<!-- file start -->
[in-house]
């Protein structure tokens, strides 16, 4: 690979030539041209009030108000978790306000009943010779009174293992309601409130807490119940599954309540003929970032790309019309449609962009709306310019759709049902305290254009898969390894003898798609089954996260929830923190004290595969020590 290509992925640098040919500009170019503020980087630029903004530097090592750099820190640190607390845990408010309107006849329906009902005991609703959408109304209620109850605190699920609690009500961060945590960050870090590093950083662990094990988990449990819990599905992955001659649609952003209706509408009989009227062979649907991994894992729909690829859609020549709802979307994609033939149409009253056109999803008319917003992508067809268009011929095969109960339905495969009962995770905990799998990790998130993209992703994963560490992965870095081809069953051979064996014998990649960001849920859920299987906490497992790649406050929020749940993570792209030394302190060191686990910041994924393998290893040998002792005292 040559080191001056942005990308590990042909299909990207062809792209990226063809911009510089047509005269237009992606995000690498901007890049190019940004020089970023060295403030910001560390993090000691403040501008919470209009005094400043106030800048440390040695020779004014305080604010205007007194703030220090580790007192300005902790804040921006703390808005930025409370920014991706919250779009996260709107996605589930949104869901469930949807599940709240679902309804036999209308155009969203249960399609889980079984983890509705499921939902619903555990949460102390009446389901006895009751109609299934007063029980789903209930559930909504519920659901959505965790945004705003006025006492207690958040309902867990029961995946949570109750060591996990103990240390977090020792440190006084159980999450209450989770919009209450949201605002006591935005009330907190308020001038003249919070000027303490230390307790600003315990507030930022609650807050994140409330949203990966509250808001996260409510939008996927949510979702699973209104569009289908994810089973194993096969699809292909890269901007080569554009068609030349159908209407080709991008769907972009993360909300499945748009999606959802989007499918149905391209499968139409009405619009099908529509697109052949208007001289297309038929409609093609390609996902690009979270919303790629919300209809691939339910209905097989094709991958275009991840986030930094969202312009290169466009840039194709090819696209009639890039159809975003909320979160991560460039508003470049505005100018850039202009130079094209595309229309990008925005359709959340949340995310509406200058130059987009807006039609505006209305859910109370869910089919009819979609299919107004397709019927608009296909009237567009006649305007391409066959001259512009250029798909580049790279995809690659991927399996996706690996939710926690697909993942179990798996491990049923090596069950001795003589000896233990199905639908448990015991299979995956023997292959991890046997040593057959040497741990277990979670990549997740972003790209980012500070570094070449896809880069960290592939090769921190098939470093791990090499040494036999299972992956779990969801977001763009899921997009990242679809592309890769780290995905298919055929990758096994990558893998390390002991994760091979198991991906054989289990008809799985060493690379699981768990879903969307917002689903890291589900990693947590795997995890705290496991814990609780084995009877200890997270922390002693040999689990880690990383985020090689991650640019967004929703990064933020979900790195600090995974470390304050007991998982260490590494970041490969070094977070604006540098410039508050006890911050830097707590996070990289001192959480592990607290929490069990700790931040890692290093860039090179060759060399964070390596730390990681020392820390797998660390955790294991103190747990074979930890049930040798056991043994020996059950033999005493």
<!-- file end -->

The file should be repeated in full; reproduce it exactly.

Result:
[in-house]
């Protein structure tokens, strides 16, 4: 690979030539041209009030108000978790306000009943010779009174293992309601409130807490119940599954309540003929970032790309019309449609962009709306310019759709049902305290254009898969390894003898798609089954996260929830923190004290595969020590 290509992925640098040919500009170019503020980087630029903004530097090592750099820190640190607390845990408010309107006849329906009902005991609703959408109304209620109850605190699920609690009500961060945590960050870090590093950083662990094990988990449990819990599905992955001659649609952003209706509408009989009227062979649907991994894992729909690829859609020549709802979307994609033939149409009253056109999803008319917003992508067809268009011929095969109960339905495969009962995770905990799998990790998130993209992703994963560490992965870095081809069953051979064996014998990649960001849920859920299987906490497992790649406050929020749940993570792209030394302190060191686990910041994924393998290893040998002792005292 040559080191001056942005990308590990042909299909990207062809792209990226063809911009510089047509005269237009992606995000690498901007890049190019940004020089970023060295403030910001560390993090000691403040501008919470209009005094400043106030800048440390040695020779004014305080604010205007007194703030220090580790007192300005902790804040921006703390808005930025409370920014991706919250779009996260709107996605589930949104869901469930949807599940709240679902309804036999209308155009969203249960399609889980079984983890509705499921939902619903555990949460102390009446389901006895009751109609299934007063029980789903209930559930909504519920659901959505965790945004705003006025006492207690958040309902867990029961995946949570109750060591996990103990240390977090020792440190006084159980999450209450989770919009209450949201605002006591935005009330907190308020001038003249919070000027303490230390307790600003315990507030930022609650807050994140409330949203990966509250808001996260409510939008996927949510979702699973209104569009289908994810089973194993096969699809292909890269901007080569554009068609030349159908209407080709991008769907972009993360909300499945748009999606959802989007499918149905391209499968139409009405619009099908529509697109052949208007001289297309038929409609093609390609996902690009979270919303790629919300209809691939339910209905097989094709991958275009991840986030930094969202312009290169466009840039194709090819696209009639890039159809975003909320979160991560460039508003470049505005100018850039202009130079094209595309229309990008925005359709959340949340995310509406200058130059987009807006039609505006209305859910109370869910089919009819979609299919107004397709019927608009296909009237567009006649305007391409066959001259512009250029798909580049790279995809690659991927399996996706690996939710926690697909993942179990798996491990049923090596069950001795003589000896233990199905639908448990015991299979995956023997292959991890046997040593057959040497741990277990979670990549997740972003790209980012500070570094070449896809880069960290592939090769921190098939470093791990090499040494036999299972992956779990969801977001763009899921997009990242679809592309890769780290995905298919055929990758096994990558893998390390002991994760091979198991991906054989289990008809799985060493690379699981768990879903969307917002689903890291589900990693947590795997995890705290496991814990609780084995009877200890997270922390002693040999689990880690990383985020090689991650640019967004929703990064933020979900790195600090995974470390304050007991998982260490590494970041490969070094977070604006540098410039508050006890911050830097707590996070990289001192959480592990607290929490069990700790931040890692290093860039090179060759060399964070390596730390990681020392820390797998660390955790294991103190747990074979930890049930040798056991043994020996059950033999005493």